The president is feeling the love in New Jersey with a 51% approval rating, according to latest PublicMind poll. Women in the state are among Obama’s biggest supporters, according to the poll.
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The president’s approval is up in New Jersey, and the “wrong direction” number is down. According the latest poll by Fairleigh Dickinson University’s PublicMind™, 51% of New Jersey voters say they approve of the way the president is handling his job, while 42% percent disapprove, a significant improvement from the president’s lukewarm 46%-45% approval in January. Men, in fact, are more likely to disapprove of the president (49%) than to approve (43%), but women approve of the president by a margin of 24 points (58%-34%).
“National Republicans are a turnoff to many women voters recently,” said Peter Woolley, director of the poll. “Rick Santorum and Rush Limbaugh have combined to alarm, if not completely alienate, pro-choice women.”
In trial heats, Obama handily beats each of the still-standing Republican candidates for president. Against Mitt Romney he coasts 50%-37%. Against Ron Paul he wins 52%-34%. Against Santorum, Obama’s margin widens to 54%-33%, and against Newt Gingrich to 56%-29%.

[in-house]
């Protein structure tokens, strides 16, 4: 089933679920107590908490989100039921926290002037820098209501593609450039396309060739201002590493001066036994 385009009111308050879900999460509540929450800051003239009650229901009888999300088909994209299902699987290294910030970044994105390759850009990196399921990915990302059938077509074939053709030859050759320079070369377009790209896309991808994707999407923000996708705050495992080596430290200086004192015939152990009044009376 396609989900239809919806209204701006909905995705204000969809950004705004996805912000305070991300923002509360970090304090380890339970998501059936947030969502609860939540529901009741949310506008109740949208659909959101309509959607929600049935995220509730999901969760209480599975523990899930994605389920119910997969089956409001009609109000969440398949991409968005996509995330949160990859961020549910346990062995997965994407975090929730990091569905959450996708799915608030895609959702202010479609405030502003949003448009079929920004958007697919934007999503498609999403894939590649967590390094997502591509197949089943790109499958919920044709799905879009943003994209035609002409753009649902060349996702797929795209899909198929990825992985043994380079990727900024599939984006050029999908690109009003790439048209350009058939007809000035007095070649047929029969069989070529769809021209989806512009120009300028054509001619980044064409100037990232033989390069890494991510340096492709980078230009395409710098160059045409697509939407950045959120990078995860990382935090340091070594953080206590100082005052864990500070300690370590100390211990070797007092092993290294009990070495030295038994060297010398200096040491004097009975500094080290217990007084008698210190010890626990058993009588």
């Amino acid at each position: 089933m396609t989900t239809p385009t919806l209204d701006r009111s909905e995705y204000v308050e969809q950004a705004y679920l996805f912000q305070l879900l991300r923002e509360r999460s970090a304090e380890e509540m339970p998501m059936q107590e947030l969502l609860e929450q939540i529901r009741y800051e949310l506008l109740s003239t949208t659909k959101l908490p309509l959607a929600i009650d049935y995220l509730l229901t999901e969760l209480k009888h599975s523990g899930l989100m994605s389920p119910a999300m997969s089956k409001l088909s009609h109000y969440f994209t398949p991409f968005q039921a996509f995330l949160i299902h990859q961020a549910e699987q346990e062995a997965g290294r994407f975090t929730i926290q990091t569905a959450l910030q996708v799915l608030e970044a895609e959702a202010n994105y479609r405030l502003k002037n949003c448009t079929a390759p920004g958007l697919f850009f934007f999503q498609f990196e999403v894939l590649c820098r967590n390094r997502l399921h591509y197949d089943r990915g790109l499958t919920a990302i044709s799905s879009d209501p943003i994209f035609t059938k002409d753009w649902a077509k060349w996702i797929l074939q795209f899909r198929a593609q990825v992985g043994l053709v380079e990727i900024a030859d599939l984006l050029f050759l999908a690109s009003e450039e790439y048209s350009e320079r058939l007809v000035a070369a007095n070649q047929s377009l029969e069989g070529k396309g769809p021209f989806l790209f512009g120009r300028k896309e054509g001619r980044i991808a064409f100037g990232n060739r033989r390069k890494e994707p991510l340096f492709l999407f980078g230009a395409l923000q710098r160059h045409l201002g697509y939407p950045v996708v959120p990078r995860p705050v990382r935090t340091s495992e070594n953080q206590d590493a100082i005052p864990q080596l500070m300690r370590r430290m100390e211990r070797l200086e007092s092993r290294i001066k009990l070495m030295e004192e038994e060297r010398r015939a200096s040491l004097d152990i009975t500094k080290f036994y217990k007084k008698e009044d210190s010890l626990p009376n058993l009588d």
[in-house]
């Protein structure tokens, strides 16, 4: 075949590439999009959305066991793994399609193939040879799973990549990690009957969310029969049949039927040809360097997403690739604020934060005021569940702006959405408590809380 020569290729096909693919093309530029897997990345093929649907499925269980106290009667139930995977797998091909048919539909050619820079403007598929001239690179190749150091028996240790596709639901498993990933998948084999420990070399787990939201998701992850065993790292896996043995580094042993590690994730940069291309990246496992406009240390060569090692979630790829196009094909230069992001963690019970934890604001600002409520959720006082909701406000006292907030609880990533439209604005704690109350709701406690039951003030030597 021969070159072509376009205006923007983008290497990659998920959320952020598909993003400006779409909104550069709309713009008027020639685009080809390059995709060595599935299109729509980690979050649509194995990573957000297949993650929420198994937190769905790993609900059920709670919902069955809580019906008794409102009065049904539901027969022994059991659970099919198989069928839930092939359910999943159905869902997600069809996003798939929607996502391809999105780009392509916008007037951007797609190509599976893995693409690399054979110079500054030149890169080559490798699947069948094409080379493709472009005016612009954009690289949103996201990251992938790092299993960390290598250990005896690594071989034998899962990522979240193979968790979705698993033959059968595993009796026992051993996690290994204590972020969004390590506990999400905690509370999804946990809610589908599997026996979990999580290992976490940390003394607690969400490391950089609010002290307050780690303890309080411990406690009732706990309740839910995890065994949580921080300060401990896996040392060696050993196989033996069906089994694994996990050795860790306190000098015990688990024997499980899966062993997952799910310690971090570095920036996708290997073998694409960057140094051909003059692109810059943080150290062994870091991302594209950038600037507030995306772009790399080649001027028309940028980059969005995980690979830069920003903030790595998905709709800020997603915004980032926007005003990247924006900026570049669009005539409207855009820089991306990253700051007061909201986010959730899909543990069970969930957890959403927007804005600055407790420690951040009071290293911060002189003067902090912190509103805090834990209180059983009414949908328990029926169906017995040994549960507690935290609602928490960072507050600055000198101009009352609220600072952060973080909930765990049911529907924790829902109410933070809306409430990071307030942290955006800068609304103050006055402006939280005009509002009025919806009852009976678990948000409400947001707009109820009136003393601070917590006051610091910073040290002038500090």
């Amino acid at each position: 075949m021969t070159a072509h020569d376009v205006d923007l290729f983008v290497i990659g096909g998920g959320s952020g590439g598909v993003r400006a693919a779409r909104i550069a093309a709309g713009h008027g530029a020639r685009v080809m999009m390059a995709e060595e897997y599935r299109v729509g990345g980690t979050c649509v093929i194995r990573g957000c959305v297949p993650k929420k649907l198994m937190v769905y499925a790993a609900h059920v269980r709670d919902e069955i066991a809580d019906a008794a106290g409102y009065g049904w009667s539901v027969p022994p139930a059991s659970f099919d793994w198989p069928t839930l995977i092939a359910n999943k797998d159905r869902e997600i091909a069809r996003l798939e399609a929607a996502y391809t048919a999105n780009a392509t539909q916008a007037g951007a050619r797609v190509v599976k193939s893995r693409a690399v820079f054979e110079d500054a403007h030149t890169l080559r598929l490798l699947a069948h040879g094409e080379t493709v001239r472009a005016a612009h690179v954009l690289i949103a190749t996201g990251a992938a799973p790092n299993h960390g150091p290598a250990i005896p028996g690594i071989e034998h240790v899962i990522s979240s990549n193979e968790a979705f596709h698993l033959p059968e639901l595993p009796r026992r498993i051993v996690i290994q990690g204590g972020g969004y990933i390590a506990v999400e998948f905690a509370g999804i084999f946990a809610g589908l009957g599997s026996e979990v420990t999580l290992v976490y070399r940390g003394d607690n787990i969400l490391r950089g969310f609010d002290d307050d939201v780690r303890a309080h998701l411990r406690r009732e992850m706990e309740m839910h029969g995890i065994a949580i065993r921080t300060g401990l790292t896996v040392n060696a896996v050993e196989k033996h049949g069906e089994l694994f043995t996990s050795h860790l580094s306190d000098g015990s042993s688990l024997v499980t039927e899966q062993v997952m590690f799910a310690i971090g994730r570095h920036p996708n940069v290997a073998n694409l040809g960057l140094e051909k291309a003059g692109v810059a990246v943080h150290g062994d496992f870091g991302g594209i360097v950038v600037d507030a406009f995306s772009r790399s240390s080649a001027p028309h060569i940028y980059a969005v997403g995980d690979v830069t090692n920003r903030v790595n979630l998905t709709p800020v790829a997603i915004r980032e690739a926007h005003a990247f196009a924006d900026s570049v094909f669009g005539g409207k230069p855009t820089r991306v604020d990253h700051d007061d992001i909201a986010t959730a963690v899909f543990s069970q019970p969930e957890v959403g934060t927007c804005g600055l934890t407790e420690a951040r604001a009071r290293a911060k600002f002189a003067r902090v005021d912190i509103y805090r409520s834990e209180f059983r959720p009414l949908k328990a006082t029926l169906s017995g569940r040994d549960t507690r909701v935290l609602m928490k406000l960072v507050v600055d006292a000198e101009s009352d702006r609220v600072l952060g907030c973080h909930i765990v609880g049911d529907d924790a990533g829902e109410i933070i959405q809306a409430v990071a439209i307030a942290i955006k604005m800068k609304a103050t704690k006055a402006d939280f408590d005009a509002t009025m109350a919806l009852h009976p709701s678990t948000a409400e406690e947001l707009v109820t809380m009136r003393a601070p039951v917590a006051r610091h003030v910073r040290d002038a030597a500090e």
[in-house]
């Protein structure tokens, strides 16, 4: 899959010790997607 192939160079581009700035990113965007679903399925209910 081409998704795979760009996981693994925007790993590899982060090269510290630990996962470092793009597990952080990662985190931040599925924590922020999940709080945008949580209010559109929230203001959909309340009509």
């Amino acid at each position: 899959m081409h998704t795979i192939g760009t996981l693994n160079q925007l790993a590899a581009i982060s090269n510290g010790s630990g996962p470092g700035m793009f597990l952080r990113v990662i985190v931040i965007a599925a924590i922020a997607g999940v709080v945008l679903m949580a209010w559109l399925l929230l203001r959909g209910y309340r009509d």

In every case, the president’s wide margin is accounted for in women’s votes. Women give the president margins from 27 points against Romney (57-30), to 40 points over Gingrich (63-23).
Obama’s dominance is despite a majority of New Jersey voters saying the nation is headed the wrong way: Just 37% say the country is going in the “right direction,” while 53% say it’s “on the wrong track.” The 53% is actually an eight point decline from 61% measured in January, but contrasts sharply to 51% who say the state is headed in the right direction as reported yesterday.
“The story so far in the primary season is that no Republican candidate has been able to take advantage of voters’ dissatisfaction with the direction of the country,” said Woolley. “Instead they have spent much of their time and energy trying to take advantage of each other’s weaknesses.”
A majority of voters (53%) say the long, difficult Republican primary contest will “weaken the Republican candidate who runs against President Obama in November. Just one in four (27%) say the hard fought primary will strengthen the Republican who wins the nomination."
The Fairleigh Dickinson University poll of 800 registered voters statewide was conducted by telephone using both landlines and cell phones from Mar. 5 through Mar. 11, 2012, and has a margin of error of +/-3.5 percentage points.